Essentially, if you have researched the customer first, have a justified legitimate business reason for selling to them (a service that's relevant and would be of interest), plus you are transparent about what you're doing and give them an option to tell you to get lost, you should be OK.
minnehoma’s company is currently caught in a dispute about whether goods were delivered or not. The supplier – who used a courier company to deliver goods – has provided a pod with the name Alan, but the signature read L A I.
The customer is arguing that the good weren’t delivered, but the supplier is claiming that the details on the pod are enough to prove delivery. What’s the legal standpoint here?
kulture: Realistically it is a difficult one. In the end, if it went to court, it would go on the balance of probabilities, and whether the judge got out of bed the wrong side.
Mr D: Can the delivery company confirm delivery to the right address? I've had a pallet go missing years ago that was signed for by someone, not by me – and goods were useful to only a handful of people. I've had parcels supposedly delivered and signed for when I haven't received them. One did eventually turn up from several streets away. Just because something is delivered somewhere and has a signature of sorts, does not mean the customer received it.
Chris Ashdown: We used to ask the delivery company for GPS proof that they delivered to the right address. I think all delivery companies track their vehicles – or at least the main companies.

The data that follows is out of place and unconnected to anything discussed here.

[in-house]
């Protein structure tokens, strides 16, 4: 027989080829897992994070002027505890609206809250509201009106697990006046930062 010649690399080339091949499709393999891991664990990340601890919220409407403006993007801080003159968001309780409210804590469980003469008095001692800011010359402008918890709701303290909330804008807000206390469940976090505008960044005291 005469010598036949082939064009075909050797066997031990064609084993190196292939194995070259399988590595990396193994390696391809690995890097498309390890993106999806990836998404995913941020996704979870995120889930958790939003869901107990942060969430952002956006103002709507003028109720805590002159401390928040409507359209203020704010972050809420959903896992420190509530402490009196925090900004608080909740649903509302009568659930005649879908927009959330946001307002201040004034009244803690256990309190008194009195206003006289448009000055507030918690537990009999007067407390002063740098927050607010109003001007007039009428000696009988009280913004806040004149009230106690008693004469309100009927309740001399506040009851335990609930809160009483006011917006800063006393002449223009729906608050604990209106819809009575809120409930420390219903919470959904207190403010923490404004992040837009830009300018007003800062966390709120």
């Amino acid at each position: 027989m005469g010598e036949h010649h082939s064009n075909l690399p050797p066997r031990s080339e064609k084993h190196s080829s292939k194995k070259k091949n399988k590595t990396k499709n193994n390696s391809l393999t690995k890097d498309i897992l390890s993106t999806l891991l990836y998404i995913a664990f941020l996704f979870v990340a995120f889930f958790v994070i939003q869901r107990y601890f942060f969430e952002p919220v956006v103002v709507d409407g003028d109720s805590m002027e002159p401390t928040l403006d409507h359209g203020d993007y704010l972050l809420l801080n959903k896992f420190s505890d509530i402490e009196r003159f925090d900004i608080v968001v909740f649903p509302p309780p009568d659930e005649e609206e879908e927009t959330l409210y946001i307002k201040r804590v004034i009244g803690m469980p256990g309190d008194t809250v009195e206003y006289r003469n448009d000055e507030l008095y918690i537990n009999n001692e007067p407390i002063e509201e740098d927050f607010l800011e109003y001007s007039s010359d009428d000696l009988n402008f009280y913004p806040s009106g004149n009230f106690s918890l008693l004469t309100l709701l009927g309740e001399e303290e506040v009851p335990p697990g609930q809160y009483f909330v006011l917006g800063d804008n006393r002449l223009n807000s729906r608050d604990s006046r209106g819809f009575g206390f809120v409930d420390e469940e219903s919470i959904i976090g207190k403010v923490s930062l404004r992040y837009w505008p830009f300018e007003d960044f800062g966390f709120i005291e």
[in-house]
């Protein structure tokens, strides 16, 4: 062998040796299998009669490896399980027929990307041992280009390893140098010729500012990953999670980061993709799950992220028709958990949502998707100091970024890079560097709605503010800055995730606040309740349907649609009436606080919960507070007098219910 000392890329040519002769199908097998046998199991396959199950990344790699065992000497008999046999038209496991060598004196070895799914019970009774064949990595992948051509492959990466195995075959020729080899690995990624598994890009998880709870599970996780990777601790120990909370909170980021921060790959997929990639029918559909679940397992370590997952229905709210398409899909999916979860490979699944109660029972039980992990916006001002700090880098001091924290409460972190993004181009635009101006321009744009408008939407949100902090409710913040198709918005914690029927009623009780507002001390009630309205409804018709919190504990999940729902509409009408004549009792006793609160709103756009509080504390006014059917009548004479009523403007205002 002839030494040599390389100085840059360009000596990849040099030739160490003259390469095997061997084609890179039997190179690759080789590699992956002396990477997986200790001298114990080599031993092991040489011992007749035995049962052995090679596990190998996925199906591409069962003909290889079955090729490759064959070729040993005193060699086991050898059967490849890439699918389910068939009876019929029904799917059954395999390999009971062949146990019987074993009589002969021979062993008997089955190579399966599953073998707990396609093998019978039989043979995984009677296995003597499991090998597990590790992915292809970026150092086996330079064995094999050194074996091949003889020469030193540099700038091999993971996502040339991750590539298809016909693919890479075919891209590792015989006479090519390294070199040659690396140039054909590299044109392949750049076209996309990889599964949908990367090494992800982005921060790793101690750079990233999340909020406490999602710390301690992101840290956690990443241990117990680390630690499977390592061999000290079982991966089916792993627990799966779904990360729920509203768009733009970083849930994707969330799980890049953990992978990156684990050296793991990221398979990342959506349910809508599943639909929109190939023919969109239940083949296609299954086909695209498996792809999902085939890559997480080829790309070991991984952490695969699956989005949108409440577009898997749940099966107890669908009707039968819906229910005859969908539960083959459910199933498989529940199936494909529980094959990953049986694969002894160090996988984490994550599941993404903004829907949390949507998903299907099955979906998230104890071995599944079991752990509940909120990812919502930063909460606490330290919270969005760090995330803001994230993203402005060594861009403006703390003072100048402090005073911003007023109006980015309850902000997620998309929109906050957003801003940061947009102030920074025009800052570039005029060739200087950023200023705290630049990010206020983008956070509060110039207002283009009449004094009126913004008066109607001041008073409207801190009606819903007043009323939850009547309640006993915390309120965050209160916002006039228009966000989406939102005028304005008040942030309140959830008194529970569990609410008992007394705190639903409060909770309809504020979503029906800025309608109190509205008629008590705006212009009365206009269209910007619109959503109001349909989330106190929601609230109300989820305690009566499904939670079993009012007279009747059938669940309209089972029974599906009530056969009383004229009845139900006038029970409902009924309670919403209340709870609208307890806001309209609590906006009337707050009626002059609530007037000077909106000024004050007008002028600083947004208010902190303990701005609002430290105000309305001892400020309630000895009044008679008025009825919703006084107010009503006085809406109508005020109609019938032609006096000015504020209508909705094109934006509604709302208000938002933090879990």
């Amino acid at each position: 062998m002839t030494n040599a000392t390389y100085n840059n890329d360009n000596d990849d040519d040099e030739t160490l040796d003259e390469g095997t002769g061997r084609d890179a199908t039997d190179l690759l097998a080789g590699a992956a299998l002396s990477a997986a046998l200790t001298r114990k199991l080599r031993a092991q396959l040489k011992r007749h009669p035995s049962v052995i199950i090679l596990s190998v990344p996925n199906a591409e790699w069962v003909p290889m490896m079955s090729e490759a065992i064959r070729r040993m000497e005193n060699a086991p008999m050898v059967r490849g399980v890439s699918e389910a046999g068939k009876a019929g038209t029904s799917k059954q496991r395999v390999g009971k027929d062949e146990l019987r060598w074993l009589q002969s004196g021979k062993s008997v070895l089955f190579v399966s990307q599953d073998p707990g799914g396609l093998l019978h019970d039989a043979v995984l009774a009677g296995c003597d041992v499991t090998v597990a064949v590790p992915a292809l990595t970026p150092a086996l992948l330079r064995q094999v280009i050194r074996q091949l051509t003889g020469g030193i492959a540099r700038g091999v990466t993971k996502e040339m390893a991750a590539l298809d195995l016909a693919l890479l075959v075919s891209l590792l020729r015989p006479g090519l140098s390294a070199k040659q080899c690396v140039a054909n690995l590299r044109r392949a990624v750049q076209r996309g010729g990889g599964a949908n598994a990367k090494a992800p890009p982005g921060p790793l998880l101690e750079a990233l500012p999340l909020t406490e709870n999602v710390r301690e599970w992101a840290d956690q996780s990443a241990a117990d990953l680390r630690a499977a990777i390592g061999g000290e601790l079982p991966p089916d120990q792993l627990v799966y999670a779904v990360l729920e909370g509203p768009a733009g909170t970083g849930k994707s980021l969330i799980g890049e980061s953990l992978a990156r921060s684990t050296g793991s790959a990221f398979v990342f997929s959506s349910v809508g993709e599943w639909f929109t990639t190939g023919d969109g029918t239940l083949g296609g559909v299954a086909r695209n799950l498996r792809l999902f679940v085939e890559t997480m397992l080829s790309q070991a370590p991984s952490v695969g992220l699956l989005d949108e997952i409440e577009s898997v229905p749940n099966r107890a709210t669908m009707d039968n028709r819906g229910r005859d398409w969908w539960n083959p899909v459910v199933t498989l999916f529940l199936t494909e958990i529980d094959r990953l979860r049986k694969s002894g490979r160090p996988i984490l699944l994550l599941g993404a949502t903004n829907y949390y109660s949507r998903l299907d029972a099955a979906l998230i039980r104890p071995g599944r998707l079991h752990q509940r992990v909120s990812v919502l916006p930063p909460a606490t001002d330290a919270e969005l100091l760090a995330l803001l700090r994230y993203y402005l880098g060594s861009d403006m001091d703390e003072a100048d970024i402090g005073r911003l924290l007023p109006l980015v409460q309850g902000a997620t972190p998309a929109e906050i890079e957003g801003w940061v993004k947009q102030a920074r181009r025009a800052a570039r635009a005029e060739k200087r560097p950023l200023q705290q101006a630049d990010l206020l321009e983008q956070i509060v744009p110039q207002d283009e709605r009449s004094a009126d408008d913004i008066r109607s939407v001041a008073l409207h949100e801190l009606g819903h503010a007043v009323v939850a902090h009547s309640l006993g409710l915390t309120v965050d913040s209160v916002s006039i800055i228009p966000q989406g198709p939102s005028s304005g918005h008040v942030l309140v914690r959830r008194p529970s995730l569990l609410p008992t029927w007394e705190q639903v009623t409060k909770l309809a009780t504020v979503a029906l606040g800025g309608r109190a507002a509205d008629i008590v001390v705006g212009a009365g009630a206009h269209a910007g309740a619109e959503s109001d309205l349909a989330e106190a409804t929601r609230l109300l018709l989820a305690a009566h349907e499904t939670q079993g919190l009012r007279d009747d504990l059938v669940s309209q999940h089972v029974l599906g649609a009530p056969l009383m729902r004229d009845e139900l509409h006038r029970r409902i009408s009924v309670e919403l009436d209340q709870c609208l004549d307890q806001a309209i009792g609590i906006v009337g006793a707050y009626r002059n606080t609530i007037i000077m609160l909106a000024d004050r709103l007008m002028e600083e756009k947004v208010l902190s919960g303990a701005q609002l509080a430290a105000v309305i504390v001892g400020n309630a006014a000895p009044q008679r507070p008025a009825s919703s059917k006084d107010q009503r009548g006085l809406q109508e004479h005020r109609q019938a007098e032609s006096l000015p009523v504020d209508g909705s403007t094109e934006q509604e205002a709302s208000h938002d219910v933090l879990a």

Mr NB, General Business
Mr NB has developed a website for his designer GRP fibreglass company and thinks the best way to get noticed would be by getting on the first or second page of Google. Though he understands that this won’t happen overnight, he doesn’t really know where to start – the services he’s looked into are out of his price range, and he isn’t sure who his target market is.
mattk: Is your target market consumers (so homeowners, landlords etc) or trade? I have to admit, your web site looks okay, but I am still unsure what GRP roofing actually is.You need to try and think like your customer. What are the uses of GRP roofing and what are the benefits of GRP over tiles (which most people seem to have on top of their homes)?